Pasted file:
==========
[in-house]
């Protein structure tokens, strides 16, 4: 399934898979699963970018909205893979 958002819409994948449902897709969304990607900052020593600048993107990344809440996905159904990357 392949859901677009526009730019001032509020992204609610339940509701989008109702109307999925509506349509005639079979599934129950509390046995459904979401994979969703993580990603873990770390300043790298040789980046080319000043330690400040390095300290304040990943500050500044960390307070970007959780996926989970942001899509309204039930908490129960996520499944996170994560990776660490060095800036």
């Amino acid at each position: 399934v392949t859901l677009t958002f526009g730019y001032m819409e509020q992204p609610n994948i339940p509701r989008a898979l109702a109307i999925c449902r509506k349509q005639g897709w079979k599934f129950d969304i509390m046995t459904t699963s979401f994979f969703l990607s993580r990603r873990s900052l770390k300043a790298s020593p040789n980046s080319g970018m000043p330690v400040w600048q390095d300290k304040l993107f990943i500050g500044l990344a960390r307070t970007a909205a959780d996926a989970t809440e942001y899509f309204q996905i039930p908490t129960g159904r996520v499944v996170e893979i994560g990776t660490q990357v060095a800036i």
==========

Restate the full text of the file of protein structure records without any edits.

[in-house]
């Protein structure tokens, strides 16, 4: 399934898979699963970018909205893979 958002819409994948449902897709969304990607900052020593600048993107990344809440996905159904990357 392949859901677009526009730019001032509020992204609610339940509701989008109702109307999925509506349509005639079979599934129950509390046995459904979401994979969703993580990603873990770390300043790298040789980046080319000043330690400040390095300290304040990943500050500044960390307070970007959780996926989970942001899509309204039930908490129960996520499944996170994560990776660490060095800036």
């Amino acid at each position: 399934v392949t859901l677009t958002f526009g730019y001032m819409e509020q992204p609610n994948i339940p509701r989008a898979l109702a109307i999925c449902r509506k349509q005639g897709w079979k599934f129950d969304i509390m046995t459904t699963s979401f994979f969703l990607s993580r990603r873990s900052l770390k300043a790298s020593p040789n980046s080319g970018m000043p330690v400040w600048q390095d300290k304040l993107f990943i500050g500044l990344a960390r307070t970007a909205a959780d996926a989970t809440e942001y899509f309204q996905i039930p908490t129960g159904r996520v499944v996170e893979i994560g990776t660490q990357v060095a800036i």